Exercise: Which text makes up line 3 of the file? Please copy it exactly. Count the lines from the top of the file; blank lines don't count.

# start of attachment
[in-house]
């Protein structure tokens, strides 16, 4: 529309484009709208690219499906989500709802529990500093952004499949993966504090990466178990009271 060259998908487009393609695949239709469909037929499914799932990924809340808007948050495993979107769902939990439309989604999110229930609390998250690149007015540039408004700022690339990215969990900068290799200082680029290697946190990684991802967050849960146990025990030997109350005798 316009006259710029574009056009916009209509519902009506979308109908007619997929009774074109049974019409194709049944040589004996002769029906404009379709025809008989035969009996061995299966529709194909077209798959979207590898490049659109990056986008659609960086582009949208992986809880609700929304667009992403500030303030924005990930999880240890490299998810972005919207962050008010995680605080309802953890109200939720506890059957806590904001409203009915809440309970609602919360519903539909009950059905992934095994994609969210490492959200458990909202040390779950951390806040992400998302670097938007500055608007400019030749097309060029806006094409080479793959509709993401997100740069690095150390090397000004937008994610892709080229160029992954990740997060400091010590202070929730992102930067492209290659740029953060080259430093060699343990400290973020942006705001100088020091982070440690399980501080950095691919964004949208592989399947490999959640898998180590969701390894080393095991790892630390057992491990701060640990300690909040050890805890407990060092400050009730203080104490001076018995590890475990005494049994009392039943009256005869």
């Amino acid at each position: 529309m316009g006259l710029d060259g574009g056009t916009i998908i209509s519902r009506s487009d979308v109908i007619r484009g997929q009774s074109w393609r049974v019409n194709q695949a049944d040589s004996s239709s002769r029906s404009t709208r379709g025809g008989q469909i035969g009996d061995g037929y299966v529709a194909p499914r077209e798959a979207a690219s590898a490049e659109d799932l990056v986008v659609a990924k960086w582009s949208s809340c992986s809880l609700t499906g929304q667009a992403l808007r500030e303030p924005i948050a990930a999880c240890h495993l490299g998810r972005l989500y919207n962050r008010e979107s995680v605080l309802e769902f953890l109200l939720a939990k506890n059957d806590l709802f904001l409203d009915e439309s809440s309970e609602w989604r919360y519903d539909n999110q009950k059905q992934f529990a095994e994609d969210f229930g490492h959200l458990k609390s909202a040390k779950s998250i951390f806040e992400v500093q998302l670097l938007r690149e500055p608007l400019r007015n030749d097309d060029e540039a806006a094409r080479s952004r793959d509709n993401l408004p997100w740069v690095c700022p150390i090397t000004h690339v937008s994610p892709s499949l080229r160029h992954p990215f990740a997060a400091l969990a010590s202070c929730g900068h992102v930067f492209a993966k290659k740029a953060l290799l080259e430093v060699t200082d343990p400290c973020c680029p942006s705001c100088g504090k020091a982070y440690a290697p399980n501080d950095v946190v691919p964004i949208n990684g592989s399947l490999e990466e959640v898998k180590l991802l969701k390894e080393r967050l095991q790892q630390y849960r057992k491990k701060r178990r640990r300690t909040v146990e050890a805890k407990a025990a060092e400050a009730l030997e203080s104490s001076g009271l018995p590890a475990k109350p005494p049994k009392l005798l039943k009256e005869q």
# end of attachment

């Amino acid at each position: 529309m316009g006259l710029d060259g574009g056009t916009i998908i209509s519902r009506s487009d979308v109908i007619r484009g997929q009774s074109w393609r049974v019409n194709q695949a049944d040589s004996s239709s002769r029906s404009t709208r379709g025809g008989q469909i035969g009996d061995g037929y299966v529709a194909p499914r077209e798959a979207a690219s590898a490049e659109d799932l990056v986008v659609a990924k960086w582009s949208s809340c992986s809880l609700t499906g929304q667009a992403l808007r500030e303030p924005i948050a990930a999880c240890h495993l490299g998810r972005l989500y919207n962050r008010e979107s995680v605080l309802e769902f953890l109200l939720a939990k506890n059957d806590l709802f904001l409203d009915e439309s809440s309970e609602w989604r919360y519903d539909n999110q009950k059905q992934f529990a095994e994609d969210f229930g490492h959200l458990k609390s909202a040390k779950s998250i951390f806040e992400v500093q998302l670097l938007r690149e500055p608007l400019r007015n030749d097309d060029e540039a806006a094409r080479s952004r793959d509709n993401l408004p997100w740069v690095c700022p150390i090397t000004h690339v937008s994610p892709s499949l080229r160029h992954p990215f990740a997060a400091l969990a010590s202070c929730g900068h992102v930067f492209a993966k290659k740029a953060l290799l080259e430093v060699t200082d343990p400290c973020c680029p942006s705001c100088g504090k020091a982070y440690a290697p399980n501080d950095v946190v691919p964004i949208n990684g592989s399947l490999e990466e959640v898998k180590l991802l969701k390894e080393r967050l095991q790892q630390y849960r057992k491990k701060r178990r640990r300690t909040v146990e050890a805890k407990a025990a060092e400050a009730l030997e203080s104490s001076g009271l018995p590890a475990k109350p005494p049994k009392l005798l039943k009256e005869q």